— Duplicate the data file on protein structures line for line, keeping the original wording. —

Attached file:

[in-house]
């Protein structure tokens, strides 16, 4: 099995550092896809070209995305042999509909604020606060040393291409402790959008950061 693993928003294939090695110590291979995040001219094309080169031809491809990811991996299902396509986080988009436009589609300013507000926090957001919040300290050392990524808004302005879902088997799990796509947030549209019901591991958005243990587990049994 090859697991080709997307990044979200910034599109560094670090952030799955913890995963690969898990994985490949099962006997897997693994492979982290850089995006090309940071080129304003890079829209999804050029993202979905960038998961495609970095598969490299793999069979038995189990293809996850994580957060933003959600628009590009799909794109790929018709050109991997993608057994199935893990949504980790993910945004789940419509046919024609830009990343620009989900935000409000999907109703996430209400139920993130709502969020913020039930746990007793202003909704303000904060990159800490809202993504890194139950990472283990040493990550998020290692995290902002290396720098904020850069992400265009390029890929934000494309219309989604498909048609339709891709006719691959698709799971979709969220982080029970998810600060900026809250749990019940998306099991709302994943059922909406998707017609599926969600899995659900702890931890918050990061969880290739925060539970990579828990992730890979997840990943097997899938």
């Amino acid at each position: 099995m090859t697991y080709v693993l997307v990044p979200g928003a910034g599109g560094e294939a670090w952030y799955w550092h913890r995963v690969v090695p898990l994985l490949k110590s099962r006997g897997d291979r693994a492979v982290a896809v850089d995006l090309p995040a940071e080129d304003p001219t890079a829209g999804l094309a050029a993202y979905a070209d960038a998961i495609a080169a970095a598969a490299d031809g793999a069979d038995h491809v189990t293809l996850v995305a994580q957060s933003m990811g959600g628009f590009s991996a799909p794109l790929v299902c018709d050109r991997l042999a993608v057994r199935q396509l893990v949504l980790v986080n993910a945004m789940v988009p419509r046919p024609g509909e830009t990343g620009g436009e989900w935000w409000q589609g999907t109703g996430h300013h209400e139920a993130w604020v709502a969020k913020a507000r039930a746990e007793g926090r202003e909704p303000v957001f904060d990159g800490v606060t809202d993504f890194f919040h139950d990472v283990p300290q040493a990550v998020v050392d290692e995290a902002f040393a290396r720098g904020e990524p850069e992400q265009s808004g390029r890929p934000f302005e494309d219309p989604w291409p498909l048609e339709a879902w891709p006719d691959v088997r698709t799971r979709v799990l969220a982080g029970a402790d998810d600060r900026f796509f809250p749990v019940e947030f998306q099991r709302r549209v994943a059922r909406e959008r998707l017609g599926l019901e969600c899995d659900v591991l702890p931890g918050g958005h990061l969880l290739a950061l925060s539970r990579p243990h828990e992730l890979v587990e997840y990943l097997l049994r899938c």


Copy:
[in-house]
């Protein structure tokens, strides 16, 4: 099995550092896809070209995305042999509909604020606060040393291409402790959008950061 693993928003294939090695110590291979995040001219094309080169031809491809990811991996299902396509986080988009436009589609300013507000926090957001919040300290050392990524808004302005879902088997799990796509947030549209019901591991958005243990587990049994 090859697991080709997307990044979200910034599109560094670090952030799955913890995963690969898990994985490949099962006997897997693994492979982290850089995006090309940071080129304003890079829209999804050029993202979905960038998961495609970095598969490299793999069979038995189990293809996850994580957060933003959600628009590009799909794109790929018709050109991997993608057994199935893990949504980790993910945004789940419509046919024609830009990343620009989900935000409000999907109703996430209400139920993130709502969020913020039930746990007793202003909704303000904060990159800490809202993504890194139950990472283990040493990550998020290692995290902002290396720098904020850069992400265009390029890929934000494309219309989604498909048609339709891709006719691959698709799971979709969220982080029970998810600060900026809250749990019940998306099991709302994943059922909406998707017609599926969600899995659900702890931890918050990061969880290739925060539970990579828990992730890979997840990943097997899938």
């Amino acid at each position: 099995m090859t697991y080709v693993l997307v990044p979200g928003a910034g599109g560094e294939a670090w952030y799955w550092h913890r995963v690969v090695p898990l994985l490949k110590s099962r006997g897997d291979r693994a492979v982290a896809v850089d995006l090309p995040a940071e080129d304003p001219t890079a829209g999804l094309a050029a993202y979905a070209d960038a998961i495609a080169a970095a598969a490299d031809g793999a069979d038995h491809v189990t293809l996850v995305a994580q957060s933003m990811g959600g628009f590009s991996a799909p794109l790929v299902c018709d050109r991997l042999a993608v057994r199935q396509l893990v949504l980790v986080n993910a945004m789940v988009p419509r046919p024609g509909e830009t990343g620009g436009e989900w935000w409000q589609g999907t109703g996430h300013h209400e139920a993130w604020v709502a969020k913020a507000r039930a746990e007793g926090r202003e909704p303000v957001f904060d990159g800490v606060t809202d993504f890194f919040h139950d990472v283990p300290q040493a990550v998020v050392d290692e995290a902002f040393a290396r720098g904020e990524p850069e992400q265009s808004g390029r890929p934000f302005e494309d219309p989604w291409p498909l048609e339709a879902w891709p006719d691959v088997r698709t799971r979709v799990l969220a982080g029970a402790d998810d600060r900026f796509f809250p749990v019940e947030f998306q099991r709302r549209v994943a059922r909406e959008r998707l017609g599926l019901e969600c899995d659900v591991l702890p931890g918050g958005h990061l969880l290739a950061l925060s539970r990579p243990h828990e992730l890979v587990e997840y990943l097997l049994r899938c």